This was not Robert’s finest hour. I’ll keep reading, however, as I still gain so much from the timely local reporting he leads, even if I sometimes have to filter the content for personal bias.

    • That “slant” is also the view held by the mayor, county judge, police chief, and sheriff. Local law enforcement agencies should not be responsible for enforcing federal immigration laws, period. That’s why we have ICE, like them or not.

  4. There are some really dim “readers” here. Journalists are certainly allowed to correct mistakes in wording or facts as long as they note the correction at the bottom of the article, as Robert Rivard obviously did. This correction did not impact the rest of the article in any way.

  5. Being a minority herself Ivy doesn’t seem to care much for minorities in general. Does she not realize that almost 63% of this town is “brown?” Bravo for Ray Saldana and the rest of the Council members who stand up to Taylor’s obstinacy and religious biases.

  6. While I do not agree with SB4. The move by Saldana the Castro’s group is clearly a action to get wesside and southside voters mostly Mexican American to vote for Ron Nirenberg. The action could have waited till after the election but in an effort to cause controversy by the Saldna/ Castro group they pushed it before the election.

    What many do not understand is that many mexican american voters just could careless with illegal immigrants issues.

    • Controversy was started with some of the ludicrous comments made by Ivy Taylor and then justifying herself by using the word of God. Poor word choice happens quite frequently.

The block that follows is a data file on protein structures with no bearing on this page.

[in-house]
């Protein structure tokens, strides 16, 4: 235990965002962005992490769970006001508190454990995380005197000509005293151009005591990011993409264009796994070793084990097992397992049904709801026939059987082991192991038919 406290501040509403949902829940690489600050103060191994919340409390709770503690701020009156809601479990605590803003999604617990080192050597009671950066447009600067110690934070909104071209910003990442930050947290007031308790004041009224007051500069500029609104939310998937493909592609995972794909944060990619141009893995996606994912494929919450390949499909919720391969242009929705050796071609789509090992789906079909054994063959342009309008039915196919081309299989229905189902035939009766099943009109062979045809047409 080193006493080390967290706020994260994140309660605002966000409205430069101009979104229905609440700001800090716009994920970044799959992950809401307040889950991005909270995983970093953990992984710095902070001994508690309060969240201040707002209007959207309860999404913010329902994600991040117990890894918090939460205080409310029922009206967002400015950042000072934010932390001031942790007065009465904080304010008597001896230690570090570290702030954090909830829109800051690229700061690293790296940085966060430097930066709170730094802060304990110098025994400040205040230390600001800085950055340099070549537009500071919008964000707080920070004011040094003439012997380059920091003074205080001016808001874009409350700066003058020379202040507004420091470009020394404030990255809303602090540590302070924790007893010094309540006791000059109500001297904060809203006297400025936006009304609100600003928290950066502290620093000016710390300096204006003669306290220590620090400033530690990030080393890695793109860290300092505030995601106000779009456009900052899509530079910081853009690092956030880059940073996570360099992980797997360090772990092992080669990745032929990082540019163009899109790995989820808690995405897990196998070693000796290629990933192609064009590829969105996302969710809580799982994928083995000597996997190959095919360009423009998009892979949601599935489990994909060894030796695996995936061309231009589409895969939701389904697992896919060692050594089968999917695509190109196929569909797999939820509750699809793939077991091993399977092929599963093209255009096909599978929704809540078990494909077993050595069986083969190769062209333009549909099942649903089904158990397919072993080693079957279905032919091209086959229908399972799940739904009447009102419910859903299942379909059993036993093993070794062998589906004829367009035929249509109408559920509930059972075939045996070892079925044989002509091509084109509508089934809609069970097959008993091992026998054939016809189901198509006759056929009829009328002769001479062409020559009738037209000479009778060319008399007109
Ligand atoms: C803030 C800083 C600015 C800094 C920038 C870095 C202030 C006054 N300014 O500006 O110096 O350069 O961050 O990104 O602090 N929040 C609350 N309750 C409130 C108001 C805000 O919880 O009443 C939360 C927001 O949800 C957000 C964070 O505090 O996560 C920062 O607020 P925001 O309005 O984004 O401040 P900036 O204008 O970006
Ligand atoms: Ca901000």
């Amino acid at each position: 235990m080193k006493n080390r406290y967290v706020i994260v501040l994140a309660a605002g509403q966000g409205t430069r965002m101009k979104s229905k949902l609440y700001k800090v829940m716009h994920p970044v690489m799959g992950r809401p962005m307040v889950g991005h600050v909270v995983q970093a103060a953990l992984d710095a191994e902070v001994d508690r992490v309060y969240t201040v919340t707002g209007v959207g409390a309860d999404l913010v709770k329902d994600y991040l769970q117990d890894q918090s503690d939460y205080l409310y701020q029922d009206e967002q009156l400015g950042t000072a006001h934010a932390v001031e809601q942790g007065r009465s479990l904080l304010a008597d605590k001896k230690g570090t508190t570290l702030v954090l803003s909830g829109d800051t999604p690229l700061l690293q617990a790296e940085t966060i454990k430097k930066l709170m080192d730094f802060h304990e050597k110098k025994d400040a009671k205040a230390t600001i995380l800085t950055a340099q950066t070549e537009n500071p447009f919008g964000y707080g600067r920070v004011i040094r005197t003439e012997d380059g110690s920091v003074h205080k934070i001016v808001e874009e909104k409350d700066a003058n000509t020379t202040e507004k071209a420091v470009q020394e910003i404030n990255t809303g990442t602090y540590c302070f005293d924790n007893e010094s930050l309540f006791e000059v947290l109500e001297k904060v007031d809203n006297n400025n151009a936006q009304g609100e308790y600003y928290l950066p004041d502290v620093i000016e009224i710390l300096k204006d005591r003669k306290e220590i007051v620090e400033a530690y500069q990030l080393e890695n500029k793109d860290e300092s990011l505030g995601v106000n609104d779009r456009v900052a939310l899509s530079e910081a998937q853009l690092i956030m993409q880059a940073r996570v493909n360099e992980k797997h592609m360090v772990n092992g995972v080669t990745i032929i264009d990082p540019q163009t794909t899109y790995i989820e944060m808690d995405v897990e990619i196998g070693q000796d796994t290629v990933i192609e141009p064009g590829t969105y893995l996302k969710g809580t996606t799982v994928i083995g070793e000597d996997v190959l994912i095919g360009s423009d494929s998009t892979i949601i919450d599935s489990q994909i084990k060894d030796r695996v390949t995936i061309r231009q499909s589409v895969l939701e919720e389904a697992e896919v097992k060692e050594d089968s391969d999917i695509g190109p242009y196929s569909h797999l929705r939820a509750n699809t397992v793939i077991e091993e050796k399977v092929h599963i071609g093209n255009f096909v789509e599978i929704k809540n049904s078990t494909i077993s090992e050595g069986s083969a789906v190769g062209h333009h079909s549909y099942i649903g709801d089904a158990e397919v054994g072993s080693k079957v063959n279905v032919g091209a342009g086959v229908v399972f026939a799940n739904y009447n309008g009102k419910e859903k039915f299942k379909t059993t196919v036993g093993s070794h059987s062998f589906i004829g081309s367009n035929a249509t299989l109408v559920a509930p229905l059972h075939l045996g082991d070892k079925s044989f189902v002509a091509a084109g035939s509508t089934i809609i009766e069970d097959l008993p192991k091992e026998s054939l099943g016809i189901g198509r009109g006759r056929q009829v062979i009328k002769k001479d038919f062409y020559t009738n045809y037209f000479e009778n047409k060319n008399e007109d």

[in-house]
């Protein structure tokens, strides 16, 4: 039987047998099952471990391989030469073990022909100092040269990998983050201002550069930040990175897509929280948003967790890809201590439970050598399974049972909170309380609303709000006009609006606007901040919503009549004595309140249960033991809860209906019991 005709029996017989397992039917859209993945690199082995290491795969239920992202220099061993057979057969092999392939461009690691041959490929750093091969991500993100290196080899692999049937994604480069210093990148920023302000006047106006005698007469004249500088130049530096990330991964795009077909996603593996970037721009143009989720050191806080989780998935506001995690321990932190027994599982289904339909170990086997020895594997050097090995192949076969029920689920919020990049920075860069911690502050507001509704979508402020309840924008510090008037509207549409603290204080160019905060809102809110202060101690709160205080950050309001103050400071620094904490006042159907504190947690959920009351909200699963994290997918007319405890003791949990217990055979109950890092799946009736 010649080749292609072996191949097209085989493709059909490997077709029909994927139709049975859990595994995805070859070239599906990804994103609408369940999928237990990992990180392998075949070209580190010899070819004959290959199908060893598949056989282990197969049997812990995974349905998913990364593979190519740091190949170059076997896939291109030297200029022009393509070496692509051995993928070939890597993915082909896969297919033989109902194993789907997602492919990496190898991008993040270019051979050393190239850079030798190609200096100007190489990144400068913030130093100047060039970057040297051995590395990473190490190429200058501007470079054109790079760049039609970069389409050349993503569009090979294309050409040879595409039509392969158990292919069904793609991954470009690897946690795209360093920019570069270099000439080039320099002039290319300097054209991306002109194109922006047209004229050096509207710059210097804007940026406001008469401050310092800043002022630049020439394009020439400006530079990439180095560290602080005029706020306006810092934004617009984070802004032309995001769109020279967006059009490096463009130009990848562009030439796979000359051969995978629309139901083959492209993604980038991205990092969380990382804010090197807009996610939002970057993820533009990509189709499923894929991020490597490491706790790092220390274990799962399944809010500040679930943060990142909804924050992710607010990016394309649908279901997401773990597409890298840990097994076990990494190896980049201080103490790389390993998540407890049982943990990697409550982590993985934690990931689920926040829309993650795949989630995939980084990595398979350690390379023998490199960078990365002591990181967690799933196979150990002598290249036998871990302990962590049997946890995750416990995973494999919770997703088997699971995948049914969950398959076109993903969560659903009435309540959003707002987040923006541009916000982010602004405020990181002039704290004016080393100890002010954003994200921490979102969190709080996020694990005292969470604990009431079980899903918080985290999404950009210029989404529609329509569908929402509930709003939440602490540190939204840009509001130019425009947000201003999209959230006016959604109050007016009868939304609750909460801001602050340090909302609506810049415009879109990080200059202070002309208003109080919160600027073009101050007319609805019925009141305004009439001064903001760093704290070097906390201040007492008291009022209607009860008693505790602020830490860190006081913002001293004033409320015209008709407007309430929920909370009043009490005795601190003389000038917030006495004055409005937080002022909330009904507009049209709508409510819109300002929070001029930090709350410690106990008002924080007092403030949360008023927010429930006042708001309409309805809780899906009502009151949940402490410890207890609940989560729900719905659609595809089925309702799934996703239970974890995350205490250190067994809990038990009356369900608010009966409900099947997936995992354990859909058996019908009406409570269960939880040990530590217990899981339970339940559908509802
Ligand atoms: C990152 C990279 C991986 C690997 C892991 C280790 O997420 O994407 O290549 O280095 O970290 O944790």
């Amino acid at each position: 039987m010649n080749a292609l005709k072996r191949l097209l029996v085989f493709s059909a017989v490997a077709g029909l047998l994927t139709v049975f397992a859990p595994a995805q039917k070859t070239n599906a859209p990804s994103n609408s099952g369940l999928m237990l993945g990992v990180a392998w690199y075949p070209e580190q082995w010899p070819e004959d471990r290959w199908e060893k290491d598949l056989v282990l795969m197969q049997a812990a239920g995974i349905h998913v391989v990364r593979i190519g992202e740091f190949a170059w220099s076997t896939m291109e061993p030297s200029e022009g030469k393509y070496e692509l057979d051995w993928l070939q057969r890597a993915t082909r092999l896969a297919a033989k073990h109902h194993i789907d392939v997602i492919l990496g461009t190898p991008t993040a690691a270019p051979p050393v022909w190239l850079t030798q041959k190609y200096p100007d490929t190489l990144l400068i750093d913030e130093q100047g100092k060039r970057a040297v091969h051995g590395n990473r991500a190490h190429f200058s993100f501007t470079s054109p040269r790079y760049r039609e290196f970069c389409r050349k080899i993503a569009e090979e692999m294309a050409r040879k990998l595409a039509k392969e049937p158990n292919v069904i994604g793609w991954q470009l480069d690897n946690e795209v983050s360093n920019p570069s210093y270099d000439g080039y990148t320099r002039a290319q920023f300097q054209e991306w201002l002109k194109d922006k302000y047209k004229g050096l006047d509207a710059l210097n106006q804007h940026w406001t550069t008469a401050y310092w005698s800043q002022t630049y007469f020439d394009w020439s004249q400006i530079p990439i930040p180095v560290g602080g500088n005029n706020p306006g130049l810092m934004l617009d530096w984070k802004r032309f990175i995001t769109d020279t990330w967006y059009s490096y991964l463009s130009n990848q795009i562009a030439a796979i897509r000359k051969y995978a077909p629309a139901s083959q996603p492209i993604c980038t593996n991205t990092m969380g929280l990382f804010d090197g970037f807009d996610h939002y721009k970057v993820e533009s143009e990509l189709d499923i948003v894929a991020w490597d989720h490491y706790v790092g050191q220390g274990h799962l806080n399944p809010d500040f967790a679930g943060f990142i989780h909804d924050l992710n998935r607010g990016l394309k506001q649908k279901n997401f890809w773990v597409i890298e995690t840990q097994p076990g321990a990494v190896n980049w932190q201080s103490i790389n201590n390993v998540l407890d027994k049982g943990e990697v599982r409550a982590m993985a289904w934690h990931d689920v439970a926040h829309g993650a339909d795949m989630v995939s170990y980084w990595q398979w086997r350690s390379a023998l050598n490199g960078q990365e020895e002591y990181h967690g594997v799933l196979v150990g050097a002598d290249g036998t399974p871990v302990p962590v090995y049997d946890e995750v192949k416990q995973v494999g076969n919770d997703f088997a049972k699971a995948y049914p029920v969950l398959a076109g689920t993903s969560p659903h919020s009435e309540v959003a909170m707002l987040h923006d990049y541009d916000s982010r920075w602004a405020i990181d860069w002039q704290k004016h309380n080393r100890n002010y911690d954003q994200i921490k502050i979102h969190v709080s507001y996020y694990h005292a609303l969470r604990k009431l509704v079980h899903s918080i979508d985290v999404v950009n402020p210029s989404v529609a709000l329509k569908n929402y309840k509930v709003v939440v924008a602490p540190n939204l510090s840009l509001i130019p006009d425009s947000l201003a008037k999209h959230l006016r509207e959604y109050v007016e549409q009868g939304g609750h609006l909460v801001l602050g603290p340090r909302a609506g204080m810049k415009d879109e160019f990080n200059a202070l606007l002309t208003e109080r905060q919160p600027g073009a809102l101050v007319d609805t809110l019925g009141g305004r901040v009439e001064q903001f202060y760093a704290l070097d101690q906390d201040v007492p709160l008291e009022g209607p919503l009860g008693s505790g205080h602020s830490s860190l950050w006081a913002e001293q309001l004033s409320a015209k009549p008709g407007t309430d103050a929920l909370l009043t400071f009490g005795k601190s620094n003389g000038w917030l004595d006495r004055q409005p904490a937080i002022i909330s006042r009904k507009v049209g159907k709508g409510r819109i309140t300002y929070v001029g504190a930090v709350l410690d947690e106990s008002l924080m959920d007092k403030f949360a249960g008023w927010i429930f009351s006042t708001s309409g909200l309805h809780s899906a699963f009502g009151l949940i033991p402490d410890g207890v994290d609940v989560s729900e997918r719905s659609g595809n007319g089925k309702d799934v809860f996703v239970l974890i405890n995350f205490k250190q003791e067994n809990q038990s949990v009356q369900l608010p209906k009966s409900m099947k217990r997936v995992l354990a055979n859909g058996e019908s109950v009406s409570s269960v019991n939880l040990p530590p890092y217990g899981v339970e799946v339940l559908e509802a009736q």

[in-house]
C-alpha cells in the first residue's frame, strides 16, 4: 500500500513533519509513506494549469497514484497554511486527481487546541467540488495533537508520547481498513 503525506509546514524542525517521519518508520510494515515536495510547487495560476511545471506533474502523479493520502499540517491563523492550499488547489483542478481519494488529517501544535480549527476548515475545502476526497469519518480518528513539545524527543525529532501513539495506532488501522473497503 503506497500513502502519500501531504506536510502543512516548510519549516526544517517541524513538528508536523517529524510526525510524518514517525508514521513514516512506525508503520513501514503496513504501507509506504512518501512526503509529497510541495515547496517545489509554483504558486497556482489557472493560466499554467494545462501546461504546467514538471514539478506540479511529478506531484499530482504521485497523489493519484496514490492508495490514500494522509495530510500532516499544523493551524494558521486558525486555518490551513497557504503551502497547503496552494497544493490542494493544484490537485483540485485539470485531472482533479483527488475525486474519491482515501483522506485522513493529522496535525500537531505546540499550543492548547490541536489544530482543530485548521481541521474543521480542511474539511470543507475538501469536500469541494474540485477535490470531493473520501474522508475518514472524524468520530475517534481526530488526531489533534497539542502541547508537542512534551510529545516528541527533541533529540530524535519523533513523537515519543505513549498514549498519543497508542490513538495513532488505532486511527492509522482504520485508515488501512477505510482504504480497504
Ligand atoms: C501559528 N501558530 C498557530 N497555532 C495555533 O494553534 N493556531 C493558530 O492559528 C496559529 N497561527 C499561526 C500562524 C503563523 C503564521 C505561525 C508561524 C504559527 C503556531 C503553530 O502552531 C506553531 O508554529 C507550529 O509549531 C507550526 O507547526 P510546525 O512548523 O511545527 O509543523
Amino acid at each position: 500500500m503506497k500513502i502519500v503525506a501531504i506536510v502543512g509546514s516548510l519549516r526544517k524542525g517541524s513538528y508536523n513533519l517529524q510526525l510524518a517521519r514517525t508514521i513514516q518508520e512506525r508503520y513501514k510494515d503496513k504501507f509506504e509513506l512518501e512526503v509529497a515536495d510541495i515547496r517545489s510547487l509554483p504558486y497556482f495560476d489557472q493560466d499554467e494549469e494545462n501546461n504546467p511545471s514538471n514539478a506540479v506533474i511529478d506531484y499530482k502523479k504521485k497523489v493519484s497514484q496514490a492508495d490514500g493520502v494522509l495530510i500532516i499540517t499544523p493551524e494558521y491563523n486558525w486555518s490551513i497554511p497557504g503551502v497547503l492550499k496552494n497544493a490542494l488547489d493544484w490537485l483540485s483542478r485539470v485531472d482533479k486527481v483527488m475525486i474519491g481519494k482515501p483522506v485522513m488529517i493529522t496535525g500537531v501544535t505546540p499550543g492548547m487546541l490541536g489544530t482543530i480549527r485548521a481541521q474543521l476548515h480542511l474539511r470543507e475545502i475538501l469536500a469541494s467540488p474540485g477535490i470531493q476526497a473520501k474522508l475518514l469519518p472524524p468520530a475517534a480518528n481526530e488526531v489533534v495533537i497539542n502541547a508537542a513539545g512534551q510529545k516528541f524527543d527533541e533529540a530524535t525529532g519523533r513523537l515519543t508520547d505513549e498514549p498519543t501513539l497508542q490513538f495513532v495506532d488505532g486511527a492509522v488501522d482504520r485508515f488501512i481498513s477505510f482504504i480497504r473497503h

7. lol.

    “… I think the later sort of writing is what the American public are starting to recognize as “fake news”.

    Spot on, and then Rivard’s response ! lol

    Reporters manipulating facts to push their own views on people is the definiton of fake

    Rivard just got called out on it.

    • Mike

      Why does your email ID you as R.E. Reddington, yet your email address suggests the name is Mike Sanchez? Just curious, a question from someone who always signs his work. For the “fake news” crowd that has infected this country’s body politic, I would ask you this question: How do you self-identify as “conservatives” at the same time you repeatedly support laws like Texas Voter ID that the federal courts, our third branch of the federal government, rule to be unconstitutional? A true conservative would have a bedrock respect for the U.S. Constitution and would never support legislation that is written and rewritten to skirt the law and the courts. There is nothing “conservative” about it. “Extremist” is a far more accurate word for those of you suddenly showing such a keen interest in word choice here.